Last week, a bipartisan group of senators led by Dick Durbin (D-Ill.) and Lindsey Graham (R-S.C.) appeared close to striking a deal that would provide a path to citizenship for Dreamers while increasing funding for border security. That fell apart after White House Chief of Staff John Kelly and domestic policy adviser Stephen Miller reportedly pushed Trump to oppose it. 

Republicans say they’ll be able to quickly negotiate a bipartisan immigration deal if the government stays open. Praeli doesn’t buy it. “We’ve been through this plenty before,” she says. “Their strategy is to delay to derail.” Reyna says United We Dream is less likely to support a broader immigration bill that comes out of a drawn-out negotiation.

Zuleima Dominguez, a student at Hunter College in New York with DACA status, says her life has been turned “upside down” in recent months. She recently left a job at Target to go back to working at a homeless shelter, where the boss won’t mind if she loses her work permit. Dominguez had stopped working at the shelter after witnessing domestic abuse and taking care of a woman who was overdosing. She still hates the job.

For Dominguez, the delays make it feel like Washington is “just playing with us.” Reyna says the ups and downs—a judge blocks DACA, the Justice Department appeals; Trump says he’ll sign a bill protecting Dreamers, then changes his mind—take their toll. “You know that visual of when Charlie Brown is going to kick the football and then Lucy lets it go?” Reyna asks. That’s the feeling Dreamers have had since September, he says: “They keep us luring into something and then, whoop, never mind.”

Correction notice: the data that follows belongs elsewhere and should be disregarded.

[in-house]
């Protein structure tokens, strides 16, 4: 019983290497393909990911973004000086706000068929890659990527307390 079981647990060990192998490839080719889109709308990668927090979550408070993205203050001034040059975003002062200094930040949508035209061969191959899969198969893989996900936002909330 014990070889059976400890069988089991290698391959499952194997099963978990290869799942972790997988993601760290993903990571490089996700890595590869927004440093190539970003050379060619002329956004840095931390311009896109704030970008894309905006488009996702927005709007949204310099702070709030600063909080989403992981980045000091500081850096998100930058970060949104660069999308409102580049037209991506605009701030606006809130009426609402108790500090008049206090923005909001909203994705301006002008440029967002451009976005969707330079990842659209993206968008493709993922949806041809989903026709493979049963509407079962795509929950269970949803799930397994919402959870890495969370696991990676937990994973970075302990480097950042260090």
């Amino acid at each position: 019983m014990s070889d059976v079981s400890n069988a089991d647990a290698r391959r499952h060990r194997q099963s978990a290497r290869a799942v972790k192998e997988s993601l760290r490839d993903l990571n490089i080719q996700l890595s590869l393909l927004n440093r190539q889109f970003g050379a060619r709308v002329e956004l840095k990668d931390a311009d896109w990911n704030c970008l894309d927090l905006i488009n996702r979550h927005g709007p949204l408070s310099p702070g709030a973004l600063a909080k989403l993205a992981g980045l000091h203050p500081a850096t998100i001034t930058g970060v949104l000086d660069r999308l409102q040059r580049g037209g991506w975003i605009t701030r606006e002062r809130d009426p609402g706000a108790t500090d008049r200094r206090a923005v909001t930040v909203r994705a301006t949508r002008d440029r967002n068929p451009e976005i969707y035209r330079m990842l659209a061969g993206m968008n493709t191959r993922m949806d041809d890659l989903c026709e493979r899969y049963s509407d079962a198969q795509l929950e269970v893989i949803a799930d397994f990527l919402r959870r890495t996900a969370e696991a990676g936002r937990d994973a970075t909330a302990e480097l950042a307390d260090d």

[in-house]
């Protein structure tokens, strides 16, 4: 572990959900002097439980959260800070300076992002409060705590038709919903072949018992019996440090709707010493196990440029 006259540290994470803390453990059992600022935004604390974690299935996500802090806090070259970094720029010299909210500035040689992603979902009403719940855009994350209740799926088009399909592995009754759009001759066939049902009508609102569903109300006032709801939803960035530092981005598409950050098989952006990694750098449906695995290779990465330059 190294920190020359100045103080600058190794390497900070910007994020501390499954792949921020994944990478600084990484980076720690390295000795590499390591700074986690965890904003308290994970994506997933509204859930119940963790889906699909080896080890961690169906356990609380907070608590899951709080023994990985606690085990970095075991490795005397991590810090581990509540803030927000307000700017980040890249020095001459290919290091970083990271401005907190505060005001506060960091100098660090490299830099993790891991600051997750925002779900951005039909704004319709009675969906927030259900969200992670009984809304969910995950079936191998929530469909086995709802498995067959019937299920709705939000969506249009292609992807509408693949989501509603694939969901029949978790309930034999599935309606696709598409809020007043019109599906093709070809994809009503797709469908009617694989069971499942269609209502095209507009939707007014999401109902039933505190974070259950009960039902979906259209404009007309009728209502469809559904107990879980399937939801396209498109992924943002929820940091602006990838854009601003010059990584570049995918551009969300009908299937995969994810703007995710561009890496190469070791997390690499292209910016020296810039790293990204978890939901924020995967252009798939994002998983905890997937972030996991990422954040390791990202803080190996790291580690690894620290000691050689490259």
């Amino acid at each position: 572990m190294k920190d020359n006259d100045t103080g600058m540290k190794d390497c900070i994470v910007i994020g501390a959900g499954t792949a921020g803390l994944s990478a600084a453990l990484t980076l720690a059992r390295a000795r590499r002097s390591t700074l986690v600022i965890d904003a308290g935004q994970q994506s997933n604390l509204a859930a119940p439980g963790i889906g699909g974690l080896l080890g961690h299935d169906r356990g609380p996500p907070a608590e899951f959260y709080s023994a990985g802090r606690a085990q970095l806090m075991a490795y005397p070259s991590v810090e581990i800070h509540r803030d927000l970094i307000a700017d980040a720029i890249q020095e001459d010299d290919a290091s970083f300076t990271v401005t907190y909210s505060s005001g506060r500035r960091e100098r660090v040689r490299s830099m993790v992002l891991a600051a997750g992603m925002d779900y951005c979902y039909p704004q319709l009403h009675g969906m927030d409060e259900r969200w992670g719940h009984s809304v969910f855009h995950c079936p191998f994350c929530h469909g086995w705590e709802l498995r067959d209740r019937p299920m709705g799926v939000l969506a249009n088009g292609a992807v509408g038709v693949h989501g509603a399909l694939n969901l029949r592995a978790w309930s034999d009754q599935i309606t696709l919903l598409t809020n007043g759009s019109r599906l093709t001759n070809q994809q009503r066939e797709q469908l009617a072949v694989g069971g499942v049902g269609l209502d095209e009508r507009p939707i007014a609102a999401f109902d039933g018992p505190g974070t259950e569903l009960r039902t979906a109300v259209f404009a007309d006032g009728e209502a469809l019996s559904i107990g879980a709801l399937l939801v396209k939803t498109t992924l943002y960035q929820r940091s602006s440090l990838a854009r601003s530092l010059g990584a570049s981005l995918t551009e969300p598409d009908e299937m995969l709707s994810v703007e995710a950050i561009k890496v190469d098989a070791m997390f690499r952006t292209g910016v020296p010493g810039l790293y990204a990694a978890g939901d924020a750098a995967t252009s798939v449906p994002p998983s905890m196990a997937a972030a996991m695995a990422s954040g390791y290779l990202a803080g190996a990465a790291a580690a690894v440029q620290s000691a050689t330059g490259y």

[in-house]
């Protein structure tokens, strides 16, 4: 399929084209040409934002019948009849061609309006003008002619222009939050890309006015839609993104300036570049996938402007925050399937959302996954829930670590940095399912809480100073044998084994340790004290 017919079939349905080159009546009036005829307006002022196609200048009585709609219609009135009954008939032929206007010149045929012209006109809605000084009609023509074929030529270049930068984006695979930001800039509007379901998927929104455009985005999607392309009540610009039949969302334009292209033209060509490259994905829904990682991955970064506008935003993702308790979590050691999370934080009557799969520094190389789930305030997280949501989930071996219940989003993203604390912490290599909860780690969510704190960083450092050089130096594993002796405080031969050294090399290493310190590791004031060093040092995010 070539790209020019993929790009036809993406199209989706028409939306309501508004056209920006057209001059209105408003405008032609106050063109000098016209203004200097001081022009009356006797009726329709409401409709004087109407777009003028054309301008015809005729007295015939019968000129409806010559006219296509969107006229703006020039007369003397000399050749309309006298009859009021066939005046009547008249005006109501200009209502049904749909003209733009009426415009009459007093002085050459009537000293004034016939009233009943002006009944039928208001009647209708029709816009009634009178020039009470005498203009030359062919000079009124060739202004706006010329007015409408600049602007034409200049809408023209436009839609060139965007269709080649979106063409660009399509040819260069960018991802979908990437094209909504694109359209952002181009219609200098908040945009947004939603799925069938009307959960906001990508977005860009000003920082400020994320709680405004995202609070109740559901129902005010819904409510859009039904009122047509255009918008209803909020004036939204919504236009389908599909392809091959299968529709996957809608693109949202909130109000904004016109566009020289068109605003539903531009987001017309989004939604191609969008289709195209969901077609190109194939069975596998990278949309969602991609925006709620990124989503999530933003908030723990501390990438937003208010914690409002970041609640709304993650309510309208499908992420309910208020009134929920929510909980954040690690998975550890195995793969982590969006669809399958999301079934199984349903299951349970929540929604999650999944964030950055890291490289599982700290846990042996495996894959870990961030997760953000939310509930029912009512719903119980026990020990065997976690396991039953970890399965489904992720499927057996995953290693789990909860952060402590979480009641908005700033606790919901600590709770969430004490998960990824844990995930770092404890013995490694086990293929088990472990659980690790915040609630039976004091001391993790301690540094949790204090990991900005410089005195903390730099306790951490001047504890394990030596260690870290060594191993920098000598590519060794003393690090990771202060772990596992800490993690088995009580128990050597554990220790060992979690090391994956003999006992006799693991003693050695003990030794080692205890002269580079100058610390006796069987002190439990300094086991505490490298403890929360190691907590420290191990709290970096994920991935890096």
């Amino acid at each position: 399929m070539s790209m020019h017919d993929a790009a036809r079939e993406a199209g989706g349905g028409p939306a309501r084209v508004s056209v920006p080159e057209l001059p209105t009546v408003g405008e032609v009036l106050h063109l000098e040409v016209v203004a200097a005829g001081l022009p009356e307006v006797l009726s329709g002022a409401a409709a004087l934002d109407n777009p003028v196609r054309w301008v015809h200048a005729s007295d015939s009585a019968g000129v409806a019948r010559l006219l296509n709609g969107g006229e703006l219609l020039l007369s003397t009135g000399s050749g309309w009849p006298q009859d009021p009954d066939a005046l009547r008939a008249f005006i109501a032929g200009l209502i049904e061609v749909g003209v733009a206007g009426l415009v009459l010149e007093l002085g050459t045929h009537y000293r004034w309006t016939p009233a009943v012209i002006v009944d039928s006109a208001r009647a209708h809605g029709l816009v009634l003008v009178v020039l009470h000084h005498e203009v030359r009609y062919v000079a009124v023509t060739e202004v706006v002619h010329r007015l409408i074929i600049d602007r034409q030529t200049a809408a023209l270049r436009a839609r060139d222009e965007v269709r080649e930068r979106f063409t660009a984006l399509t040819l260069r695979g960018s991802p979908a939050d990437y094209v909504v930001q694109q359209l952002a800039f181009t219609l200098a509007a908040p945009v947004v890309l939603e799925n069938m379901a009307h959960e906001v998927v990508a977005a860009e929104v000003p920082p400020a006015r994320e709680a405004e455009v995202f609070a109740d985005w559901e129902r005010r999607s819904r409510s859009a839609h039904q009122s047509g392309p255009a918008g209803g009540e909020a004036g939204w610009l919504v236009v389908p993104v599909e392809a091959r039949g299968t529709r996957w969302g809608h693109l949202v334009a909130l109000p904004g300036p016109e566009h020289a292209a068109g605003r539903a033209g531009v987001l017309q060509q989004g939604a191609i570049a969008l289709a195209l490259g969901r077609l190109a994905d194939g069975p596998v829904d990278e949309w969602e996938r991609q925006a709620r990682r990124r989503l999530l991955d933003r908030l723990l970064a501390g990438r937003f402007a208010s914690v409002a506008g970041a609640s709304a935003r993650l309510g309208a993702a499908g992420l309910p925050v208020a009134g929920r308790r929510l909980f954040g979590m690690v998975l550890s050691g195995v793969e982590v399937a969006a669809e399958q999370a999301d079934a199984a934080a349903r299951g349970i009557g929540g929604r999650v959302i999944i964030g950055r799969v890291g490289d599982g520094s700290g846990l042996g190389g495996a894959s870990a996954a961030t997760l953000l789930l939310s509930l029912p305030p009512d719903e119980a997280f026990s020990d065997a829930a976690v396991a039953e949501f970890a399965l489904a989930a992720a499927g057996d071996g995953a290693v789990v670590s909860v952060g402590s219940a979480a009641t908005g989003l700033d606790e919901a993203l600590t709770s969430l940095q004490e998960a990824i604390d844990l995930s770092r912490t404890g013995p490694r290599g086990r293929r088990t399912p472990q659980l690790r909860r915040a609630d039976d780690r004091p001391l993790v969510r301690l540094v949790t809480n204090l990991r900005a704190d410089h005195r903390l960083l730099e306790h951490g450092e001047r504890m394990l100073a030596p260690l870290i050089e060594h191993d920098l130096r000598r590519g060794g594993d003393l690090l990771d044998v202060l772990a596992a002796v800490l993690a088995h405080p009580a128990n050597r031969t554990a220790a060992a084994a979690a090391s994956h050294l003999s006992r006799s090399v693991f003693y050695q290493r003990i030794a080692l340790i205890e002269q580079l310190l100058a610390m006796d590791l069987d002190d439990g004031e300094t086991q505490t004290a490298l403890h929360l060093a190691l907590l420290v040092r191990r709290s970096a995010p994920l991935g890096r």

Headshot of Editor in Chief of Mother Jones, Clara Jeffery

It sure feels that way to me, and here at Mother Jones, we’ve been thinking a lot about what journalism needs to do differently, and how we can have the biggest impact.

We kept coming back to one word: corruption. Democracy and the rule of law being undermined by those with wealth and power for their own gain. So we're launching an ambitious Mother Jones Corruption Project to do deep, time-intensive reporting on systemic corruption, and asking the MoJo community to help crowdfund it.

We aim to hire, build a team, and give them the time and space needed to understand how we got here and how we might get out. We want to dig into the forces and decisions that have allowed massive conflicts of interest, influence peddling, and win-at-all-costs politics to flourish.

It's unlike anything we've done, and we have seed funding to get started, but we're looking to raise $500,000 from readers by July when we'll be making key budgeting decisions—and the more resources we have by then, the deeper we can dig. If our plan sounds good to you, please help kickstart it with a tax-deductible donation today.

Thanks for reading—whether or not you can pitch in today, or ever, I'm glad you're with us.

Signed by Clara Jeffery

Clara Jeffery, Editor-in-Chief

payment methods

We Recommend